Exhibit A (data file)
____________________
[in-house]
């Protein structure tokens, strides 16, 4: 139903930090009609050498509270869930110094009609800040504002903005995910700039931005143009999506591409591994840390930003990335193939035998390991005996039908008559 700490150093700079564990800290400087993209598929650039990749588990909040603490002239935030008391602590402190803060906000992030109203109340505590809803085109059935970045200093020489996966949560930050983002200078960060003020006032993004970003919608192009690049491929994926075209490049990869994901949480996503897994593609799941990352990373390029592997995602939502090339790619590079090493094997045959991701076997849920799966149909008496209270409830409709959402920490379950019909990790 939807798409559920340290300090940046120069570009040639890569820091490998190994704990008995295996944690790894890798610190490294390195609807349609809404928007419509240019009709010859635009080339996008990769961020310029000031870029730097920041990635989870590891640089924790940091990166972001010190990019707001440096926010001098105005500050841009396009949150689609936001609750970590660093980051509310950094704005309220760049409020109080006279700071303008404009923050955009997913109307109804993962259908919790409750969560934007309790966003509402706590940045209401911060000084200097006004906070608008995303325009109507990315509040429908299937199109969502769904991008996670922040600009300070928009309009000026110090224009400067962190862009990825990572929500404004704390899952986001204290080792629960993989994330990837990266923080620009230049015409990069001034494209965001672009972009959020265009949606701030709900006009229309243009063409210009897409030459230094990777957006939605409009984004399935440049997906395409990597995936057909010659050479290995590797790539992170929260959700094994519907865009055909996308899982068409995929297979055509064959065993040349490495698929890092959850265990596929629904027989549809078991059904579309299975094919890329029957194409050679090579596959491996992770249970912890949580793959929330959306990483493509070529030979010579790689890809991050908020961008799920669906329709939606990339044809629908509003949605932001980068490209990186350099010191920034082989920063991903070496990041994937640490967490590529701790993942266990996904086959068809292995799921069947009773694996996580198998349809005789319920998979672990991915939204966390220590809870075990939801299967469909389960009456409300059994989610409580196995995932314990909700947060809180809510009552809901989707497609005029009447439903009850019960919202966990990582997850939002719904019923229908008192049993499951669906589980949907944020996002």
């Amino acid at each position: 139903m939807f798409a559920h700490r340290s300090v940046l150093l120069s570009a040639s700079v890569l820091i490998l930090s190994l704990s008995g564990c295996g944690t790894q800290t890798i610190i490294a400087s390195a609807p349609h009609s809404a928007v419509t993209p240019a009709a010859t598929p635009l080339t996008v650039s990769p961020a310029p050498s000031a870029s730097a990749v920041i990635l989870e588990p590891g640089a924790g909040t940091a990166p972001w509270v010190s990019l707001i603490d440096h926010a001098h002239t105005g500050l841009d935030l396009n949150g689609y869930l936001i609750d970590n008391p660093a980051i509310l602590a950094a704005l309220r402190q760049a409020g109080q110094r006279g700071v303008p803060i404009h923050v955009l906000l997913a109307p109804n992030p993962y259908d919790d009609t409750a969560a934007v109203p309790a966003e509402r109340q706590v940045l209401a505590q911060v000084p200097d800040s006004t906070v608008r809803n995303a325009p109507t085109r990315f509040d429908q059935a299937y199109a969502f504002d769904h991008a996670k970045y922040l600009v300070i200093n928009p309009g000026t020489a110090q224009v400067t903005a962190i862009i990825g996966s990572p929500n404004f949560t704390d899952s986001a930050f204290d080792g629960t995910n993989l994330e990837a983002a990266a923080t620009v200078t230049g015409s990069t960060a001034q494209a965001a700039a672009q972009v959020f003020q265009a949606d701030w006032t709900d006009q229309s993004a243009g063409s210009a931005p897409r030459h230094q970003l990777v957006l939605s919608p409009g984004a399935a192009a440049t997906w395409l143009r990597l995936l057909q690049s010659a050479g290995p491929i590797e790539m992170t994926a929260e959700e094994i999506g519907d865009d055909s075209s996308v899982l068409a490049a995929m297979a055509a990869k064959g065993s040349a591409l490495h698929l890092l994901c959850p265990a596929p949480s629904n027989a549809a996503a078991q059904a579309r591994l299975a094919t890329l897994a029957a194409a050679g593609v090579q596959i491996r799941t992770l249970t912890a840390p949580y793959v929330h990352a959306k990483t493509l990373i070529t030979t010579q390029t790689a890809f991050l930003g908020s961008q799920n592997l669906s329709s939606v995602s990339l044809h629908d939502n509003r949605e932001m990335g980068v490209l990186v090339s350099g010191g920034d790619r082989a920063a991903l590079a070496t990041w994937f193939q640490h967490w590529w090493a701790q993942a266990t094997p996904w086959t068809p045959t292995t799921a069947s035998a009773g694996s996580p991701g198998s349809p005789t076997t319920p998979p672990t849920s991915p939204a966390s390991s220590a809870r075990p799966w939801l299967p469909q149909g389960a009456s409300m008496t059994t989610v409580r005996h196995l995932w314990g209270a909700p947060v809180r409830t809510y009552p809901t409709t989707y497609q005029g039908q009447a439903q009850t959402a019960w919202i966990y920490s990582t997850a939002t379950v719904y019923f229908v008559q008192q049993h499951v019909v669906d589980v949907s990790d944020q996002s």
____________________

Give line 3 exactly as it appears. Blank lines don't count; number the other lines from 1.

């Amino acid at each position: 139903m939807f798409a559920h700490r340290s300090v940046l150093l120069s570009a040639s700079v890569l820091i490998l930090s190994l704990s008995g564990c295996g944690t790894q800290t890798i610190i490294a400087s390195a609807p349609h009609s809404a928007v419509t993209p240019a009709a010859t598929p635009l080339t996008v650039s990769p961020a310029p050498s000031a870029s730097a990749v920041i990635l989870e588990p590891g640089a924790g909040t940091a990166p972001w509270v010190s990019l707001i603490d440096h926010a001098h002239t105005g500050l841009d935030l396009n949150g689609y869930l936001i609750d970590n008391p660093a980051i509310l602590a950094a704005l309220r402190q760049a409020g109080q110094r006279g700071v303008p803060i404009h923050v955009l906000l997913a109307p109804n992030p993962y259908d919790d009609t409750a969560a934007v109203p309790a966003e509402r109340q706590v940045l209401a505590q911060v000084p200097d800040s006004t906070v608008r809803n995303a325009p109507t085109r990315f509040d429908q059935a299937y199109a969502f504002d769904h991008a996670k970045y922040l600009v300070i200093n928009p309009g000026t020489a110090q224009v400067t903005a962190i862009i990825g996966s990572p929500n404004f949560t704390d899952s986001a930050f204290d080792g629960t995910n993989l994330e990837a983002a990266a923080t620009v200078t230049g015409s990069t960060a001034q494209a965001a700039a672009q972009v959020f003020q265009a949606d701030w006032t709900d006009q229309s993004a243009g063409s210009a931005p897409r030459h230094q970003l990777v957006l939605s919608p409009g984004a399935a192009a440049t997906w395409l143009r990597l995936l057909q690049s010659a050479g290995p491929i590797e790539m992170t994926a929260e959700e094994i999506g519907d865009d055909s075209s996308v899982l068409a490049a995929m297979a055509a990869k064959g065993s040349a591409l490495h698929l890092l994901c959850p265990a596929p949480s629904n027989a549809a996503a078991q059904a579309r591994l299975a094919t890329l897994a029957a194409a050679g593609v090579q596959i491996r799941t992770l249970t912890a840390p949580y793959v929330h990352a959306k990483t493509l990373i070529t030979t010579q390029t790689a890809f991050l930003g908020s961008q799920n592997l669906s329709s939606v995602s990339l044809h629908d939502n509003r949605e932001m990335g980068v490209l990186v090339s350099g010191g920034d790619r082989a920063a991903l590079a070496t990041w994937f193939q640490h967490w590529w090493a701790q993942a266990t094997p996904w086959t068809p045959t292995t799921a069947s035998a009773g694996s996580p991701g198998s349809p005789t076997t319920p998979p672990t849920s991915p939204a966390s390991s220590a809870r075990p799966w939801l299967p469909q149909g389960a009456s409300m008496t059994t989610v409580r005996h196995l995932w314990g209270a909700p947060v809180r409830t809510y009552p809901t409709t989707y497609q005029g039908q009447a439903q009850t959402a019960w919202i966990y920490s990582t997850a939002t379950v719904y019923f229908v008559q008192q049993h499951v019909v669906d589980v949907s990790d944020q996002s």